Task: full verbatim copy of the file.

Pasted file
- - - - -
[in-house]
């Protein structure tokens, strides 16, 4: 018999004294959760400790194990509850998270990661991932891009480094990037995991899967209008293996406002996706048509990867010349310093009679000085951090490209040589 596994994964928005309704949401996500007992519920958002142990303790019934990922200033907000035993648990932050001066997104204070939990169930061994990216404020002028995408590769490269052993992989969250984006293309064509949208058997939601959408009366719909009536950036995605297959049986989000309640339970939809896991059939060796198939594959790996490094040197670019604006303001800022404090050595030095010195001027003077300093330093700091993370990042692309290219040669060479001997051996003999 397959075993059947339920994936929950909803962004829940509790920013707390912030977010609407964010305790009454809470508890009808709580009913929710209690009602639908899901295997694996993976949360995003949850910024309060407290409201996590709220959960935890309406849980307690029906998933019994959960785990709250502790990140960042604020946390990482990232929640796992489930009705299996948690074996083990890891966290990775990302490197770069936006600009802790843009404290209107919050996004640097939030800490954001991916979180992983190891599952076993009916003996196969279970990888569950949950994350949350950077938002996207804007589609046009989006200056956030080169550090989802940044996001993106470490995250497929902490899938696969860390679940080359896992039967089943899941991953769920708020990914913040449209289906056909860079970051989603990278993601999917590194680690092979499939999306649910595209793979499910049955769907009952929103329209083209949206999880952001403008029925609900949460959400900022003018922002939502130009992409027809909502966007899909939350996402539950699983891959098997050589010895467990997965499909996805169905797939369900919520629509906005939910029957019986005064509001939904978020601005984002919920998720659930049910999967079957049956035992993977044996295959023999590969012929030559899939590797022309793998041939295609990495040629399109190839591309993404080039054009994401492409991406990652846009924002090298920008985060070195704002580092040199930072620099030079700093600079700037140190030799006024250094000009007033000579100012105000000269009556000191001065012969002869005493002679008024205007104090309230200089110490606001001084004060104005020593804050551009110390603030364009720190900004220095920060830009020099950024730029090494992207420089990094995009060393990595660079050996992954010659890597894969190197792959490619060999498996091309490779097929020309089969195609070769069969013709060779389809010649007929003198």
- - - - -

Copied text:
[in-house]
């Protein structure tokens, strides 16, 4: 018999004294959760400790194990509850998270990661991932891009480094990037995991899967209008293996406002996706048509990867010349310093009679000085951090490209040589 596994994964928005309704949401996500007992519920958002142990303790019934990922200033907000035993648990932050001066997104204070939990169930061994990216404020002028995408590769490269052993992989969250984006293309064509949208058997939601959408009366719909009536950036995605297959049986989000309640339970939809896991059939060796198939594959790996490094040197670019604006303001800022404090050595030095010195001027003077300093330093700091993370990042692309290219040669060479001997051996003999 397959075993059947339920994936929950909803962004829940509790920013707390912030977010609407964010305790009454809470508890009808709580009913929710209690009602639908899901295997694996993976949360995003949850910024309060407290409201996590709220959960935890309406849980307690029906998933019994959960785990709250502790990140960042604020946390990482990232929640796992489930009705299996948690074996083990890891966290990775990302490197770069936006600009802790843009404290209107919050996004640097939030800490954001991916979180992983190891599952076993009916003996196969279970990888569950949950994350949350950077938002996207804007589609046009989006200056956030080169550090989802940044996001993106470490995250497929902490899938696969860390679940080359896992039967089943899941991953769920708020990914913040449209289906056909860079970051989603990278993601999917590194680690092979499939999306649910595209793979499910049955769907009952929103329209083209949206999880952001403008029925609900949460959400900022003018922002939502130009992409027809909502966007899909939350996402539950699983891959098997050589010895467990997965499909996805169905797939369900919520629509906005939910029957019986005064509001939904978020601005984002919920998720659930049910999967079957049956035992993977044996295959023999590969012929030559899939590797022309793998041939295609990495040629399109190839591309993404080039054009994401492409991406990652846009924002090298920008985060070195704002580092040199930072620099030079700093600079700037140190030799006024250094000009007033000579100012105000000269009556000191001065012969002869005493002679008024205007104090309230200089110490606001001084004060104005020593804050551009110390603030364009720190900004220095920060830009020099950024730029090494992207420089990094995009060393990595660079050996992954010659890597894969190197792959490619060999498996091309490779097929020309089969195609070769069969013709060779389809010649007929003198």